http://www.gmi.co.nz/news/1360/house-prices-a-cancer-for-the-economy.aspx

    He made the rosy statements about North Korea after being allowed to ride through. In that context and in the light of earlier statements I don’t think you have much mud to throw at him.

    North Korea announces ‘all year round’ tourism plans That would be a laugh :lol:

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  25. nasska (11,759 comments) says:

    It could have been worse. :)

    Ref: https://www.dropbox.com/s/i24wxjf19nl1m0m/Pissed.jpg

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  26. Shazzadude (531 comments) says:

    ““The country is beautiful,” Gareth said. “The country is just fantastic, the farms are perfect. They have no pollution.”

    “Frankly I don’t see the DPRK regime through any different lens than I see China, Russia, Saudi Arabia, Malaysia – even Singapore at times – authoritarian regimes all of them,” he added.”

    I realise you have it in for Gareth Morgan based on you needing to mention him every time you make a North Korean-related post, but which part of the above conflicts with this article?

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  27. Reid (16,625 comments) says:

    which part of the above conflicts with this article

    You mean he omitted the US?

    Good spotting.

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  28. peterwn (3,298 comments) says:

    burt – I was going to say ‘drunk in charge’ but I chickened out and changed it to ‘one or two too many’.

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  29. Johnboy (16,980 comments) says:

    His balanced fund has made 13.6% this year without being exposed to the NZX!

    Gareth can’t be all bad unless you’re a cat! :)

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  30. Odakyu-sen (728 comments) says:

    The North Koreans really need to implement their version of the Magna Carta. This king thing with unbridled power is getting out of hand.

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  31. ChardonnayGuy (1,209 comments) says:

    Kim Jung Un’s brothers Kim Jung Oo, Kim Jung Ee and Kim Jung Ur may be next ;)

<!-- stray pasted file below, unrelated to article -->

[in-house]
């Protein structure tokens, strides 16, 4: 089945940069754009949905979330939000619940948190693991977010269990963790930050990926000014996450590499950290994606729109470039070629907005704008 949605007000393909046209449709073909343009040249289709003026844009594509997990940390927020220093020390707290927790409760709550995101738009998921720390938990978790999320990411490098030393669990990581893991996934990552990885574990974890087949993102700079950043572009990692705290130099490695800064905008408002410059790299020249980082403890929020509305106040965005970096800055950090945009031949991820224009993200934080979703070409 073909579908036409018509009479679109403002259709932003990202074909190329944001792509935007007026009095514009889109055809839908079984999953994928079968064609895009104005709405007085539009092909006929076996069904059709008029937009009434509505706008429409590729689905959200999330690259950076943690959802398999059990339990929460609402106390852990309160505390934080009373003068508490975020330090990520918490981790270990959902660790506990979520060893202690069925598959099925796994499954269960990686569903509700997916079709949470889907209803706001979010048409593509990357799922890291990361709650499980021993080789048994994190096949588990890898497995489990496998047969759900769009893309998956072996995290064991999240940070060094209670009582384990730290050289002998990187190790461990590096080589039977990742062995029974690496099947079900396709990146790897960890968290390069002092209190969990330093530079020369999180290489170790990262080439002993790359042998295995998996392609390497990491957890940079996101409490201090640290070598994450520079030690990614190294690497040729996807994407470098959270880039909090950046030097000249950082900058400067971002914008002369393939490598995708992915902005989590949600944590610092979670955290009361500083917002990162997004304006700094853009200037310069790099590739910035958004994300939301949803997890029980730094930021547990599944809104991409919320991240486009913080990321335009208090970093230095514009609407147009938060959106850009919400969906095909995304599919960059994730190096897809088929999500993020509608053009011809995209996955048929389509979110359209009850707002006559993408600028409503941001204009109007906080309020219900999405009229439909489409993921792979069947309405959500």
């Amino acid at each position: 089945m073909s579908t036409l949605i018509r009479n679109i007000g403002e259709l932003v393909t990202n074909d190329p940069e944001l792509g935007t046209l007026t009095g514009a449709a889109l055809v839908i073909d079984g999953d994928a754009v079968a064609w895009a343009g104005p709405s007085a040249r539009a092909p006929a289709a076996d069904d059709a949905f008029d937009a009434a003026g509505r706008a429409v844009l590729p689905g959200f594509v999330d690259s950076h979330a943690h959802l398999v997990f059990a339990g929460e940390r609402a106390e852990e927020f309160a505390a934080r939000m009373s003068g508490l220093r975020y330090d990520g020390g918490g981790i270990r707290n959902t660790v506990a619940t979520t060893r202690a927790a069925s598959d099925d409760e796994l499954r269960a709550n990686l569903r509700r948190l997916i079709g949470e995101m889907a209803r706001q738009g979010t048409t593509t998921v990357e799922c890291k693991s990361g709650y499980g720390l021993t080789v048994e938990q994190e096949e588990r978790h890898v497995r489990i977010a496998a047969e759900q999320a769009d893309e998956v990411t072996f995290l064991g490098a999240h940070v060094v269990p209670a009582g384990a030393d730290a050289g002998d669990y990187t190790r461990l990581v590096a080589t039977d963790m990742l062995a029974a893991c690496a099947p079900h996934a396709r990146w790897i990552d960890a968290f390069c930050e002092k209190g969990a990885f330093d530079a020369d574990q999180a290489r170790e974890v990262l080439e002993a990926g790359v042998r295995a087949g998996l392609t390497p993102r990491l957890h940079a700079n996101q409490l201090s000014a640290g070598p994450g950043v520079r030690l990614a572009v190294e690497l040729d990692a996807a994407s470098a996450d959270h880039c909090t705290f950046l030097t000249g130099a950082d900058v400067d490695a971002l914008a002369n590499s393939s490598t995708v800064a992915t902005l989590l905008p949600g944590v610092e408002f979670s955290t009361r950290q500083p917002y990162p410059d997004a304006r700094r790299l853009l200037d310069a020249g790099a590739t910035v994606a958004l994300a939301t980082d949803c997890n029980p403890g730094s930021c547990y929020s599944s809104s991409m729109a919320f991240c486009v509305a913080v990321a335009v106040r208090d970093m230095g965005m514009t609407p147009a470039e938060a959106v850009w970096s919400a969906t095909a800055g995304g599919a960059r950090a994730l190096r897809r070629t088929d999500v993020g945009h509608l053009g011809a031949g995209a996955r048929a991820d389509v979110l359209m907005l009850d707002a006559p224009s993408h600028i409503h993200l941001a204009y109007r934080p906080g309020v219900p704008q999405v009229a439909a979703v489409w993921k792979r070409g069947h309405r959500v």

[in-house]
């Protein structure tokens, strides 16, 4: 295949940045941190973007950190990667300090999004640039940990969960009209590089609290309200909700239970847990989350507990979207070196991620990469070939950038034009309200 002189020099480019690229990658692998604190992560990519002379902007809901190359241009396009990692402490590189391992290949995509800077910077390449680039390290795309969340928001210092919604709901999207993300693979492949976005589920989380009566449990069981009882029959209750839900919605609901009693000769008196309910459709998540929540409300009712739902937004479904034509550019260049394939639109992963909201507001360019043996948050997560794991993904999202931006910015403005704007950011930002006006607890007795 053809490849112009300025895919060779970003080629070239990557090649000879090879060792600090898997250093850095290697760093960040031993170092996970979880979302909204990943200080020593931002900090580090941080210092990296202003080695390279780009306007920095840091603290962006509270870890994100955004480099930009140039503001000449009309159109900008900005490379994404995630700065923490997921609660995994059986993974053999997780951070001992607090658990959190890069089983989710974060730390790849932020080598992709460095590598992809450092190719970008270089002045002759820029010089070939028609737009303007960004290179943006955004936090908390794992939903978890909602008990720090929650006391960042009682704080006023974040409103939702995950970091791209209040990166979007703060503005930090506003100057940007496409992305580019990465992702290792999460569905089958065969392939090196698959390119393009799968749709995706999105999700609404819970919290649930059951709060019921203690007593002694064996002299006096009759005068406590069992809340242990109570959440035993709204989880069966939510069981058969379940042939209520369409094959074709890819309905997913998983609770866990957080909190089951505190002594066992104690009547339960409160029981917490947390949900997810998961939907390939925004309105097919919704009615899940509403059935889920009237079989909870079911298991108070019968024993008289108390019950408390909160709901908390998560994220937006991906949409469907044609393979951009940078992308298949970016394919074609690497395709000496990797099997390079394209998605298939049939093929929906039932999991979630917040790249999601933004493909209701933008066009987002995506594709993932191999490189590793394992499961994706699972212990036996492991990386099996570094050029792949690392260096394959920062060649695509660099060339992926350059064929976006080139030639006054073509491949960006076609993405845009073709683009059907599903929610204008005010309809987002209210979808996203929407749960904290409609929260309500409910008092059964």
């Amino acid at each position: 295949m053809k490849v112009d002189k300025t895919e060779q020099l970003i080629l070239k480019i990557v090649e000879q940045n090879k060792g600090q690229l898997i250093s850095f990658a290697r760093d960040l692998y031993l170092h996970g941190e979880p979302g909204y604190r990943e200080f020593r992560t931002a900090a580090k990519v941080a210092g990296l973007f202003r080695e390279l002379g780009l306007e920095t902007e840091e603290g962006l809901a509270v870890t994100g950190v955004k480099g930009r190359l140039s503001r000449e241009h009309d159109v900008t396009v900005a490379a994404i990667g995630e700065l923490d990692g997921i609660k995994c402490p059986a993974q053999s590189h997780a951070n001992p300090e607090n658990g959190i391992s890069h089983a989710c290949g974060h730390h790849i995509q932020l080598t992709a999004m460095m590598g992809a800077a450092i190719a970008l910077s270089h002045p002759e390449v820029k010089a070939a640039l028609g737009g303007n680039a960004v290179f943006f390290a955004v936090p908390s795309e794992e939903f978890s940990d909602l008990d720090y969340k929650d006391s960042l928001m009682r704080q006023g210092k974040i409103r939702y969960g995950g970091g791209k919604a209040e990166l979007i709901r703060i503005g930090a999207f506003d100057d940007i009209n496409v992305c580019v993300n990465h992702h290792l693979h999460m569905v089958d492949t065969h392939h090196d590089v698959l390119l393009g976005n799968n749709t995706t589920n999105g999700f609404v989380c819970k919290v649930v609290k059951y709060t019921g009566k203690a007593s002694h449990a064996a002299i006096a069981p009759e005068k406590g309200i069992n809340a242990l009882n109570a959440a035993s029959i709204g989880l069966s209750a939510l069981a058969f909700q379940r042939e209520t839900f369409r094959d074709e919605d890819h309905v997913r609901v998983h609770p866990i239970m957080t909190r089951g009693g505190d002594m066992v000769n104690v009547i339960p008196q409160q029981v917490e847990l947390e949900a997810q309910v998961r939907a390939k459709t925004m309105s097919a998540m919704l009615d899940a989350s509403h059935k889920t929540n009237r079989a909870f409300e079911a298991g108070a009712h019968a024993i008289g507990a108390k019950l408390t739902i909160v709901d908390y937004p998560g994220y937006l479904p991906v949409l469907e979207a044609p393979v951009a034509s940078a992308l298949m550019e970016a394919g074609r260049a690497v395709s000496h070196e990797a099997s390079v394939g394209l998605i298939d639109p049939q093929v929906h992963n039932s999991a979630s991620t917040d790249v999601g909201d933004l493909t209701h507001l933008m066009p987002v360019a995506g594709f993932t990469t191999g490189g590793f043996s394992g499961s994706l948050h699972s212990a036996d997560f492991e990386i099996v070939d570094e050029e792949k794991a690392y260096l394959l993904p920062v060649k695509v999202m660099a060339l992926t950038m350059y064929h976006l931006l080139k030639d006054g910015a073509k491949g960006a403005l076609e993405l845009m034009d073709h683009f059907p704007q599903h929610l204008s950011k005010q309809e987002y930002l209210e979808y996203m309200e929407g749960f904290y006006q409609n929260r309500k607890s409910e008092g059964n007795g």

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  32. wikiriwhis business (4,114 comments) says:

    ‘The North Koreans really need to implement their version of the Magna Carta.’

    The Magna Carta obviously stopped a revolution as big as the French otherwise the king would not have been interested.

    Was the American revolution a success ? On the day it was signed King George the third claimed in his diary ‘on this day nothing important happened’.

    As for the Magna Carta who is to say Robin Hood and his men had nothing to do with it.

    Historical records showed he existed and also some of his men. He probably wasn’t the archer he has been romanticised as.

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  33. Damien Grant (2 comments) says:

    Gareth Morgan was not defending North Korea. He was describing what he saw.

    Just because what he saw does not confirm to our ideas of North Korea makes no difference.

    Facts are facts. We should take account of the evidence Morgan brought to light and not keep shooting Morgan for presenting us with facts we do not like.

    Perhaps parts of North Korea are pleasant, relative at least to the massive gulag we have created in our minds.

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  34. Flyingkiwi9 (54 comments) says:

    “Frankly I don’t see the DPRK regime through any different lens than I see China, Russia, Saudi Arabia, Malaysia – even Singapore at times – authoritarian regimes all of them,” he added.

    Probably a pretty fair representation for most of those countries. I’m sure countries like China and Russia happily execute at will of the government just its trendy to expose North Korea because we all hate the place.